By Dave Tomczak
The win moves the Jacks into third place in the USHL’s Eastern Conference with a 21-17-2 record. They have 44 points in the standings, just five behind first-place Team USA.
After unleashing 85 shots in their two games on Friday and Saturday, the Lumberjacks kept up the attack against the Flying Aces.
Muskegon outshot the visitors 19-9 in the opening period, and took a 1-0 lead when defenseman Colby Bukes picked up a loose puck at the blue line, skated to the top of the face off circle and flicked a shot that handcuffed goalie Ryan Snowden and bounced off his blocker for a 1-0 lead.
It was Bukes’ third goal of the season.
“I’m proud of our guys, they were ready to play,” said Muskegon coach John LaFontaine . “We played a good first period. (Central Illinois) is explosive, and I thought our team defense played the way we want to play.”
The Flying Aces were a bit more aggressive in the second period, generating 10 shots while the Lumberjacks had 13. But neither team was able to score.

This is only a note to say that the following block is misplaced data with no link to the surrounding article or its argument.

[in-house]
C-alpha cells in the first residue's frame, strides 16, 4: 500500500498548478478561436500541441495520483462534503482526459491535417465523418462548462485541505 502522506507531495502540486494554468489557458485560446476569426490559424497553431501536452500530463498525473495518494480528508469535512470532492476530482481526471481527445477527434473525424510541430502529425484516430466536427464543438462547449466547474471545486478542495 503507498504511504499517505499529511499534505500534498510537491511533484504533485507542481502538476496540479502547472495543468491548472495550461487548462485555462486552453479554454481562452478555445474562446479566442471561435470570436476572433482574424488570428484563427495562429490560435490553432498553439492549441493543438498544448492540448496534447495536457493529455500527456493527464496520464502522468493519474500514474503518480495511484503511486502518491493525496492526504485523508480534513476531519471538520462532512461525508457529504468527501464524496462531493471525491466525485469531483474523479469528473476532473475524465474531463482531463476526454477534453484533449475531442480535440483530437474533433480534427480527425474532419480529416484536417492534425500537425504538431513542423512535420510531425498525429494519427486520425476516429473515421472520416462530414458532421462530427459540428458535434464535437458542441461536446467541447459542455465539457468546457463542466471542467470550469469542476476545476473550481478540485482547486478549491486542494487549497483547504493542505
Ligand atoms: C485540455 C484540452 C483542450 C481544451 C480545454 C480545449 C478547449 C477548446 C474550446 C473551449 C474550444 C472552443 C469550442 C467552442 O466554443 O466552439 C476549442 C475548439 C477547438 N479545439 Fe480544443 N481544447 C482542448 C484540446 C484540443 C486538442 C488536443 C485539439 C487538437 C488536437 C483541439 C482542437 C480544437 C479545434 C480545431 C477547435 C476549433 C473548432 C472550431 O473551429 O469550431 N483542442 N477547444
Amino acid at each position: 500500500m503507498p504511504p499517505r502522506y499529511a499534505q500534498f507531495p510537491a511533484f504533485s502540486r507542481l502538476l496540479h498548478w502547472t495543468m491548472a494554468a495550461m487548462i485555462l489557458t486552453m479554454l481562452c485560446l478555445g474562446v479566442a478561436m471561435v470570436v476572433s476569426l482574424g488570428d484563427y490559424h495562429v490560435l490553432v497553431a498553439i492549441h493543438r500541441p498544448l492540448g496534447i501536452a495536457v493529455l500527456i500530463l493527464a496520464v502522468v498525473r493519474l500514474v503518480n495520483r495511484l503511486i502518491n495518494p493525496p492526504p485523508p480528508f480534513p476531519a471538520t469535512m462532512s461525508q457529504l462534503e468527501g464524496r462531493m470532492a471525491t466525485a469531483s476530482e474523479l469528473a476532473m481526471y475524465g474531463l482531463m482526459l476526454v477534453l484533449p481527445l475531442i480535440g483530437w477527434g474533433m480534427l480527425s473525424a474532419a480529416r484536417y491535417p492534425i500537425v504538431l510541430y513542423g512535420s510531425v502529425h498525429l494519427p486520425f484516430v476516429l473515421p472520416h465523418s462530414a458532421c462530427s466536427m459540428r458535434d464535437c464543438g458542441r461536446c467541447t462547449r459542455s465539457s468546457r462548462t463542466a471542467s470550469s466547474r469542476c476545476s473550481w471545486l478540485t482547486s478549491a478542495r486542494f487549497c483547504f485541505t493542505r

Muskegon increased the lead to 2-0 just 2:05 into the third period when Bobby Kaiser and Jagger Joshua’s give-and-go play at the blue line resulted in Kaiser netting his fifth goal of the season.
The Lumberjacks had an opportunity to score again four minutes later when Anthony Del Gaizo found himself alone in front of the net, only to have Snowden deny his point-blank shot.
The Flying Aces finally found the net with 11:27 left in the third when Jamie Armstrong knocked a rebound past Jacks goalie Keegan Karki, cutting the lead to 2-1.
With seven minutes left in the game, Snowden once again denied Muskegon a goal, sliding across the crease to deny Jachym Kondelik’s open look.
But as good as the Central Illinois goalie was, Karki and his defense were better. The Flying Aces tried to pull Snowden for an extra attacker in the final two minutes, but had to leave him in because they couldn’t get the puck into the Jacks’ zone.
“I think we anticipated them very well,” said Karki, who finished with 27 saves. “We knew their strengths were their speed and how they handled the puck, and we practiced and worked on that.”